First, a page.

The province announced that Toronto will be moving to the Grey zone as of 12:01 am Monday, March 8. While many businesses will remain closed, retail stores can reopen across the city, including those located in shopping malls. Most stores, however, will be limited to no more than 25% of their regular capacity. Grocers, pharmacies, convenience stores and other businesses that primarily sell food will be allowed up to 50% of their regular capacity. Entering the grey zone also means that outdoor gatherings of up to 10 people will be permitted once again.
Vaccines are the light at the end of a very long tunnel. Health Canada announced approval of the first one-shot COVID-19 vaccine from Johnson & Johnson, making it the fourth vaccine that can be administered to Canadians. The Ontario government also announced their plan to accelerate their vaccine rollout. This is all very welcome news.
Toronto hospitals and their partner Ontario Health Teams (OHTs) are accepting pre-registrations from priority populations identified as part of Phase I in the Ontario Vaccine Distribution Plan.
- People who are 80 years of age and older (born in 1941 or before)
- Health care workers in priority risk groups
- Indigenous adults (16 years and older)
See below for the latest Vaccine Information.
Over the past weeks, I’ve been fielding an increasing number of calls from parents, business owners and other community members who are frustrated with the lockdown, the homelessness crisis and the vaccine rollout. Almost all of the calls start with a recognition that we need to do what is necessary to protect people’s health, but they are frustrated that people are freezing in tents in parks, that big box stores are open while local small businesses are forced to close, that children’s education has been disrupted for a year and that they aren’t able to visit family and friends.
The frustration is understandable. Lockdowns were never supposed to be the solution, they were supposed to be one tool to curb the spread and to buy time for the government to protect vulnerable residents in long-term care homes, to make schools and workplaces safe and to set up asymptomatic testing-and-tracing regimes so that new outbreaks could be contained.
We have made the necessary sacrifices and they are having the desired impact — the number of daily cases is going down, but we need the government to do it’s part as well. We are pushing the government on a number of fronts — paid sick days to reduce workplace transmission, asymptomatic testing in schools, and supports so small businesses can survive the pandemic and lead our economic recovery.
My office has also established community workgroups on homelessness, small business supports and protecting community voice in planning decisions. If you are interested in joining any of these groups, please email my office.
Monday, March 8th is International Women’s Day, a day to celebrate women’s achievements while calling out inequality. This year’s theme is #choosetochallenge.
St. Patrick’s Day is March 17th. Children are invited to submit artwork for display in the windows of my Bathurst Street office. Colouring pictures of leprechauns, clovers and pots of gold are welcome. See details below.
AstraZeneca Pharmacy Vaccine Pilot
Select pharmacies in Toronto will begin booking appointments for the AstraZeneca vaccine for people ages 60-64 as of the day of vaccination or, if they will be, or have been 60 to 64 in 2021. That means those who are turning 60 or 65 this year are also eligible. The government is working to send pharmacies guidelines to clarify eligibility for the pharmacy shots.
In order to book, you must have a valid Ontario OHIP card, or other form of valid government-issued identification.
Booking information and pharmacy sites available here.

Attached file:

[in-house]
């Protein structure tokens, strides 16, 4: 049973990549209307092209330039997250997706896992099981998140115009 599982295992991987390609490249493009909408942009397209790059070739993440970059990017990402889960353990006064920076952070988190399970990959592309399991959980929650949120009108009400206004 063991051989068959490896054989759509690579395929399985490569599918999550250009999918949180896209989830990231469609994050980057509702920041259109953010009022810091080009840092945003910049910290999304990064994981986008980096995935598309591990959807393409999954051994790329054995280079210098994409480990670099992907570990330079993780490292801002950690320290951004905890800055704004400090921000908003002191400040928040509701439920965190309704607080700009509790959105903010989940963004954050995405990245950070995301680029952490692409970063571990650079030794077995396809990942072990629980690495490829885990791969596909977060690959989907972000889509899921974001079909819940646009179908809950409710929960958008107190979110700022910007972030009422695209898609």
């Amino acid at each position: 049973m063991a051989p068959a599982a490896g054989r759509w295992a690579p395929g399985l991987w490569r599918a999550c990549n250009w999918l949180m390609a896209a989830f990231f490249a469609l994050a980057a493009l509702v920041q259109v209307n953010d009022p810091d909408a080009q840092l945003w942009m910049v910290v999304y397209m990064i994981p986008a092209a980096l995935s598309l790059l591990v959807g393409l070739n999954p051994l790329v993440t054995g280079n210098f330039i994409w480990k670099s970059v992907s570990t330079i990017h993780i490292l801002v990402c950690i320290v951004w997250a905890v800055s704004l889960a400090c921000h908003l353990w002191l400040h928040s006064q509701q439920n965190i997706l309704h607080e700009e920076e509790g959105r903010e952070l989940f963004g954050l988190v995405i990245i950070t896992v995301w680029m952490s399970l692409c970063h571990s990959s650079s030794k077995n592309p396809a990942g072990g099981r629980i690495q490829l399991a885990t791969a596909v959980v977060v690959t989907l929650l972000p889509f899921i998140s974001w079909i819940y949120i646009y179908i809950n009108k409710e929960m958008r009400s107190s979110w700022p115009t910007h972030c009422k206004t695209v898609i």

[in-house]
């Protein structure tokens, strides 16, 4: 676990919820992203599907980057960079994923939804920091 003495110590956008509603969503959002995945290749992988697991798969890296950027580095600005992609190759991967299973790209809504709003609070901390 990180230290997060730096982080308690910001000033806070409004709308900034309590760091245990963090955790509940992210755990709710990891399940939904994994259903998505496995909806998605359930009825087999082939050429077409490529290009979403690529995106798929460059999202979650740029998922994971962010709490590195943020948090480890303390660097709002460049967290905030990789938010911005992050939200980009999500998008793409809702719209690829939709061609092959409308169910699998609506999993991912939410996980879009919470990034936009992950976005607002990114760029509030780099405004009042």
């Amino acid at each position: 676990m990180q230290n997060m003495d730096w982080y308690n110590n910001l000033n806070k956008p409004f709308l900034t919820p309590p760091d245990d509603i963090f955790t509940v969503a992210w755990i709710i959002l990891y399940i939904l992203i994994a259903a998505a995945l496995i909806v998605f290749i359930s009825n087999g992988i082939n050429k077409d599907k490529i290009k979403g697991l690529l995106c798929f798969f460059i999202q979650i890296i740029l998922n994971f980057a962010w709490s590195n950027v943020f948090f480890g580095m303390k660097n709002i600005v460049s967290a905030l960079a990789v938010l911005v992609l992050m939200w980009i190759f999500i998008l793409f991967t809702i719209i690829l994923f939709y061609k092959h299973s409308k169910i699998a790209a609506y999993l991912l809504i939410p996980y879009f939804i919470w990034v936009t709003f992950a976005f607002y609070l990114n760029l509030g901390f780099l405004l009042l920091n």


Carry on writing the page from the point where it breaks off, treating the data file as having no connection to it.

The AstraZeneca vaccine is not recommended for people ages 65 and older due to “limited information on the efficacy of this vaccine in this age group” as advised by the National Advisory Committee on Immunization.
Phase 1: What You Need to Know
Hospitals and Ontario Health Teams in the City of Toronto are currently accepting registration and/or appointment booking for eligible individuals for the COVID-19 Vaccine. Please note that new appointments become available every Thursday at 7:00 pm.
Who is eligible now:
· People who are 80 years of age and older (born in 1941 or before)
· Health care workers in Highest Priority and Very High Priority risk groups
· Indigenous Adults (16 years of age or older)
· Adults receiving chronic home care
Where to register:
- Eligible people in the above categories can currently book appointments to receive a vaccine through local hospitals and health teams. Register here: https://vaccineto.ca/landing
For Step-by-Step Instructions on how to book, please click this link.
- Beginning Friday, March 12, residents 80 years of age and older will be able to register for appointments at the City’s mass-vaccination clinics using the Province’s online registration system.
- The vaccines will be administered at these sites starting March 17.
The registration link will be available on this site: https://www.toronto.ca/home/covid-19/covid-19-protect-yourself-others/covid-19-vaccines/
The Metro Toronto Convention Centre will be the closest mass-vaccination site in Spadina-Fort York.
- The vaccines will be administered at these sites starting March 17.
- The provincial registration system, called COVaxON, is a web-based portal and call centre that will be operational starting on March 15th with appointments starting on March 22nd.
- For Step-by-Step Instructions on how to book, please click this link.
- People can also call 1-888-385-1910 for assistance to complete pre-registration forms and book appointments at local vaccine clinics operated by participating hospitals and OHTs.
St. Patrick's Day
Children, help us celebrate St. Patrick’s Day! Colour some pictures like the one of the leprechaun below, or other St. Paddy’s Day themes of your choice, and email it to us. We’ll print your art and display it in the windows of our Bathurst Street office.
Toronto moves to Grey Zone
- The province announced today that Toronto will be moving to the grey zone as of 12:01 a.m. Monday, March 8. This will allow non-essential retail businesses to open and the stay-at-home order will be lifted. While many businesses will remain closed, retail stores can reopen across the city, including those located in shopping malls. Most stores, however, will be limited to no more than 25% of their regular capacity. Grocers, pharmacies, convenience stores and other businesses that primarily sell food will be allowed up to 50% of their regular capacity. Entering the grey zone also means that outdoor gatherings of up to 10 people will be permitted once again.